WASHINGTON -- In the first known study of its kind, an automotive technology professor told lawmakers today that his 3½-hour test of Toyota vehicles found evidence that unintended acceleration could be caused by breakdowns in the electronic controls.
David Gilbert, a professor at Southern Illinois University in Carbondale, Ill., told the House Energy and Commerce Committee that comparable tests he conducted on the electronic systems of other automakers did not show similar defects.
Gilbert’s testimony contradicted the repeated statements of top Toyota Motor Corp. executives that the company’s extensive tests of unwanted acceleration found that the problem never could be linked to electronic interference.
Gilbert said his preliminary tests of four Toyota vehicles introduced malfunctions into the vehicle circuits that were not detected by their electronic throttle control systems.
“A complete or partial failure of these electrical circuits, sensors, wiring or actuators in combination with an absence of fail-safe strategies could potentially result in a runaway engine,” he said.
Gilbert said it was possible that Toyota’s gas-pedal systems “could have been mismanufactured from the very day they were built.”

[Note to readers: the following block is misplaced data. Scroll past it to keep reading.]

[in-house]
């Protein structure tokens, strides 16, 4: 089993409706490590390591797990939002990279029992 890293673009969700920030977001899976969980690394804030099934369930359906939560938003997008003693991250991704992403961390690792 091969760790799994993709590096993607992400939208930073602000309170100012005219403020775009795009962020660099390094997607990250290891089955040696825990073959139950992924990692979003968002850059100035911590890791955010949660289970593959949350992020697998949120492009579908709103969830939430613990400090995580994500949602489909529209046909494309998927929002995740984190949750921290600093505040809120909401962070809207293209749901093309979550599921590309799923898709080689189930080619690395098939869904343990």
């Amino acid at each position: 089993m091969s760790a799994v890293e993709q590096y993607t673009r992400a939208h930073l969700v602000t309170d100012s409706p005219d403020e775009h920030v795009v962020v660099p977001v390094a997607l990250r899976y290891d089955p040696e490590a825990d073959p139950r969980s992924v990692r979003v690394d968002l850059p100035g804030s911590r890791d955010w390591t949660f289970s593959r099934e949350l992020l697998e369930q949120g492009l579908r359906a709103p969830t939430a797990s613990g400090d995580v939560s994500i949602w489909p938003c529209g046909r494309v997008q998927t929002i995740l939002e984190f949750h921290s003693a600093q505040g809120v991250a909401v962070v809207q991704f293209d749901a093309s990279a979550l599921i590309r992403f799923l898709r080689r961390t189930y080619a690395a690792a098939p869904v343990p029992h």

He said additional research was necessary.
Gilbert is being paid $1,800 by Safety Research & Strategies, a safety advocacy group, to perform additional research on the problem, said Safety Research President Sean Kane.
In private today, Toyota lawyers told the committee that they were able to duplicate Gilbert’s tests and results, said Rep. Diana DeGette, D-Colo.
They added, though, that Gilbert imposed conditions that “sabotaged” the results because he “manipulated the electronics,” she said.
Asked about the Toyota lawyers’ comments, Gilbert said he believed his findings “could happen in real-world conditions.”
In his later testimony, Toyota Motor Sales U.S.A. President Jim Lentz questioned Gilbert’s findings.
"It seems too good to be true that someone can find something in 3½ hours when the industry has been looking at this for 10 years," Lentz said.
'Sick to my stomach'
Gilbert, who undertook the research out of his own curiosity, said the results “made me sick in my stomach.”
He said he immediately contacted Toyota and the National Highway Traffic Safety Administration to notify them of his research but did not get immediate responses. Gilbert said his tests on a 2010 Tundra pickup and other models found that their electronic throttle controls did not detect circuit faults and set a diagnostic trouble code.
Without that code, the vehicle computers did not enter fail-safe modes of operation, Gilbert said.
“In all test-vehicle cases,” he said, “the electronic throttle valve instantaneously moved to wide-open position when the fault was introduced.”